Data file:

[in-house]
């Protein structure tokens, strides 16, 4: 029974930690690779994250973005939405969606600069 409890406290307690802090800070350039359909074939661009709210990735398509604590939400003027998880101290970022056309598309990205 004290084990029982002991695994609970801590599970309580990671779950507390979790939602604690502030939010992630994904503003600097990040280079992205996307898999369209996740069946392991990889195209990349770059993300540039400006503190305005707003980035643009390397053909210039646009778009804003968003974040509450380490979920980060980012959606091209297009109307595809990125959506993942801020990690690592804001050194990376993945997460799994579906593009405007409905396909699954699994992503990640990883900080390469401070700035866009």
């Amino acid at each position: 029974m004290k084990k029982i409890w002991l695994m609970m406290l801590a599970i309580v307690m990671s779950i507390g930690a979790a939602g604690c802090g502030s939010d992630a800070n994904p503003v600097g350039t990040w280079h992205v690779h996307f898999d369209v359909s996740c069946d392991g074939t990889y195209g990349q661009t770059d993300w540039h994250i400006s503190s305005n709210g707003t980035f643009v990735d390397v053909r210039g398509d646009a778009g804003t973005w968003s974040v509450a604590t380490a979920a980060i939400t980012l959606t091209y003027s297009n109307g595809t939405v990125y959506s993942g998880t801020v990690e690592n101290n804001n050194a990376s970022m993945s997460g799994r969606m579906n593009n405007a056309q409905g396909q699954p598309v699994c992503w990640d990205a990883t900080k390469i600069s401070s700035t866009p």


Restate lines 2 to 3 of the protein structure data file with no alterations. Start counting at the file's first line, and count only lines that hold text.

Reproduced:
């Protein structure tokens, strides 16, 4: 029974930690690779994250973005939405969606600069 409890406290307690802090800070350039359909074939661009709210990735398509604590939400003027998880101290970022056309598309990205 004290084990029982002991695994609970801590599970309580990671779950507390979790939602604690502030939010992630994904503003600097990040280079992205996307898999369209996740069946392991990889195209990349770059993300540039400006503190305005707003980035643009390397053909210039646009778009804003968003974040509450380490979920980060980012959606091209297009109307595809990125959506993942801020990690690592804001050194990376993945997460799994579906593009405007409905396909699954699994992503990640990883900080390469401070700035866009």
């Amino acid at each position: 029974m004290k084990k029982i409890w002991l695994m609970m406290l801590a599970i309580v307690m990671s779950i507390g930690a979790a939602g604690c802090g502030s939010d992630a800070n994904p503003v600097g350039t990040w280079h992205v690779h996307f898999d369209v359909s996740c069946d392991g074939t990889y195209g990349q661009t770059d993300w540039h994250i400006s503190s305005n709210g707003t980035f643009v990735d390397v053909r210039g398509d646009a778009g804003t973005w968003s974040v509450a604590t380490a979920a980060i939400t980012l959606t091209y003027s297009n109307g595809t939405v990125y959506s993942g998880t801020v990690e690592n101290n804001n050194a990376s970022m993945s997460g799994r969606m579906n593009n405007a056309q409905g396909q699954p598309v699994c992503w990640d990205a990883t900080k390469i600069s401070s700035t866009p």